The three major ways to get out of default on a student loan are: repayment, consolidation and rehabilitation. Of the three, rehabilitation is the only way to have a default removed from a credit report. It involves making a series of on-time payments. I describe it as a “lengthy process full of red tape.”
On Nov. 1, the Department of Education announced new rules designed to make that lengthy process a little bit easier and more fair. The changes come not a moment too soon. As of this month, more than 1 million student loan borrowers who graduated in May will be coming out of their six-month grace periods and entering repayment, and if the last few years are any guide, 177,000 of them will be getting in over their heads into default within three years. Remember, these rule changes apply only to federal student loans, not to private loans.
A loan generally goes into default after missing nine monthly payments. At that point, typically, the loan is being handled by a private debt collector acting on behalf of the federal government. It is to that collector that you must apply to for rehabilitation. Rehabbing a loan means making at least nine “reasonable, affordable” on-time monthly payments within the span of 10 months. From there, you can apply to enter an affordable repayment program such as “Income-Based Repayment.”
The biggest change in these rules involves the definition of “reasonable and affordable.” Previously, debt collectors had often insisted on a payment amount that was at least 1 percent of the total balance of the loan. That means someone earning just $35,000 a year as a starting public school teacher could be saddled with a highly unaffordable $1,000 monthly payment on a $100,000 tab for his master’s degree.
Under the new regulations, the loan rehabilitation payment amount must be calculated by the same formula as the Income-Based Repayment program, the affordable federal plan for paying back your student loans.
The IBR formula decides the monthly payment amount based on the borrower’s income, not the total loan balance. It’s set at 15 percent of discretionary monthly income, where “discretionary” is defined as “marginal amount above 150 percent of the federal poverty line.” In the public school teacher example, his rehabilitation payment would be just $222 a month. Borrowers who accept payment plans calculated under this formula also don’t have to complete an onerous financial disclosure form that is otherwise required.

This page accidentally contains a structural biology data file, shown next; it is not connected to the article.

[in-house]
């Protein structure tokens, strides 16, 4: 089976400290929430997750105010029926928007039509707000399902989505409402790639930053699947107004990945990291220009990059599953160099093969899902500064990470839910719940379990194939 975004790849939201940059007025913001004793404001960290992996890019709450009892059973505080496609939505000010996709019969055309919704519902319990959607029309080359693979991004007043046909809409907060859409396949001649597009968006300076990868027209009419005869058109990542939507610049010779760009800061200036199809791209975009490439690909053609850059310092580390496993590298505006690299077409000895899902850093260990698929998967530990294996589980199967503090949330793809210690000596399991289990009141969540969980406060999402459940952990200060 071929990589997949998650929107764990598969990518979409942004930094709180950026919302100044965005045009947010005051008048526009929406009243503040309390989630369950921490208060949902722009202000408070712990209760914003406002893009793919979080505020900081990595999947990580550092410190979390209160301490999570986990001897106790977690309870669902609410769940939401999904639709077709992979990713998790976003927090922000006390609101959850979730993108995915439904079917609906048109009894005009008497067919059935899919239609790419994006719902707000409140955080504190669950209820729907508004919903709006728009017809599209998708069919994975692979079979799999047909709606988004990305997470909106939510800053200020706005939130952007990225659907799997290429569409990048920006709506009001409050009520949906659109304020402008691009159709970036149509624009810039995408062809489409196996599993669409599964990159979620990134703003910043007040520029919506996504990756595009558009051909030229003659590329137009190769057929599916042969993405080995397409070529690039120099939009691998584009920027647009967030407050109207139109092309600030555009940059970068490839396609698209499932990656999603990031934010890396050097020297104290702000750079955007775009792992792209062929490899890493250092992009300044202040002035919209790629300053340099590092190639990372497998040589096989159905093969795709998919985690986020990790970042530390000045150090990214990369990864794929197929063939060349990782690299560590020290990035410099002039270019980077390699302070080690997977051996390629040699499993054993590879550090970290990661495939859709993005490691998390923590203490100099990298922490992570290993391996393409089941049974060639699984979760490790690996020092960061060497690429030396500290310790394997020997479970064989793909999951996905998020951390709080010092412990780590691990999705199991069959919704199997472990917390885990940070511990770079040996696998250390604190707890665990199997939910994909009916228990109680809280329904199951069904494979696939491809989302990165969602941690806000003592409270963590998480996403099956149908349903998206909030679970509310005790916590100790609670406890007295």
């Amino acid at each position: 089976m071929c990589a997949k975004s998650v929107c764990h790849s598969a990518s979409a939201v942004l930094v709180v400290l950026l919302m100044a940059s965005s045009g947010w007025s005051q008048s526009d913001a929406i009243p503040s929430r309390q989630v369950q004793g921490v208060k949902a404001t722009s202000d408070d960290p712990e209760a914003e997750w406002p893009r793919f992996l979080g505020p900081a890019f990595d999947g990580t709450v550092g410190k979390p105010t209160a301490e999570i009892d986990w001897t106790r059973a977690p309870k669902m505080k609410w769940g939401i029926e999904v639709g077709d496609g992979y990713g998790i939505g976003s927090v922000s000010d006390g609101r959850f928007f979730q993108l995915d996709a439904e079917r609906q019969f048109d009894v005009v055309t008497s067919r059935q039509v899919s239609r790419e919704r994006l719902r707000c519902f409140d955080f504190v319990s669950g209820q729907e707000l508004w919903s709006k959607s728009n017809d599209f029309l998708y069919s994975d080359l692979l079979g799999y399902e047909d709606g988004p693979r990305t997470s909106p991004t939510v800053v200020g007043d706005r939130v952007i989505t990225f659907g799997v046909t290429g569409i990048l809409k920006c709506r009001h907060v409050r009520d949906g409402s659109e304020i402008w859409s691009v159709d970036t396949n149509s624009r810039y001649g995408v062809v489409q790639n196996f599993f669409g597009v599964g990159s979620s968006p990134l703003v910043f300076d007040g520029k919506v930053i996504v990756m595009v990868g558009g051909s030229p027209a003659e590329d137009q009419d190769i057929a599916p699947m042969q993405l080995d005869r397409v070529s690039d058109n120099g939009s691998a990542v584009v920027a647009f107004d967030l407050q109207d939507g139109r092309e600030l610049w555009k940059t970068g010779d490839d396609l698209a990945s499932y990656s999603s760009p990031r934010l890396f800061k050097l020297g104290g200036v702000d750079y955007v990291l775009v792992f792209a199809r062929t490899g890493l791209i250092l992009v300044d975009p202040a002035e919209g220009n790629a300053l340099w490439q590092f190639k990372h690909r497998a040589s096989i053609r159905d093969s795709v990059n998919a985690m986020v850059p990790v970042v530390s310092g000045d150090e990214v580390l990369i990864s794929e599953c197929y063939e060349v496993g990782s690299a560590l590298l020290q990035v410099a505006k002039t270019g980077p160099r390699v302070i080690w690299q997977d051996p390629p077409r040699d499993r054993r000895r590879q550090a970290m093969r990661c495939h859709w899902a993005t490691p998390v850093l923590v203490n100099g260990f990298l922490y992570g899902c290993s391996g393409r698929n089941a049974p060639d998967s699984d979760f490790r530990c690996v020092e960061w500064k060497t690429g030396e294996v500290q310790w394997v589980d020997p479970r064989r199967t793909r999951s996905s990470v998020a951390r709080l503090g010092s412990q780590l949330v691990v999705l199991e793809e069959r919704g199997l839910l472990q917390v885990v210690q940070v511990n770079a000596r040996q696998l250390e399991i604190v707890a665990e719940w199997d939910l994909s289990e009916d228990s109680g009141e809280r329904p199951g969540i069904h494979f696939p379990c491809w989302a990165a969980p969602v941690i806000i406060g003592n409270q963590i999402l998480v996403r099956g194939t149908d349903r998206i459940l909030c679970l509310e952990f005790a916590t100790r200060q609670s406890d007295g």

The updated regulations include another change designed to help prevent default in the first place. Borrowers who are nine months behind on their payments, the usual line at which delinquency becomes default, can now request forbearance on their loans for up to four months over the phone. Forbearance is a period during which you don’t have to pay the loan back. During those four months, the borrower has the option to submit all the written documentation necessary to extend forbearance for a full year.
Finally, there are two more changes in the rules designed to make things easier on borrowers.
One change is that once you are in rehabilitation, collection agencies can’t contact you to harass you for more money. They are limited to communications required by law and that pertain to the rehabilitation itself.
The other change has to do with wage garnishment. Under federal law, the government has the power to take a slice of your wages to repay a delinquent student loan without taking you to court. Under the new regulations, involuntary wage garnishment will be suspended after five of the nine required rehabilitation payments are made on time.
If you have questions about a student loan repayment process, rehabilitation, forbearance or delinquency, one government resource is online at https://www.myeddebt.com/
Contact Anya Kamenetz at firstname.lastname@example.org.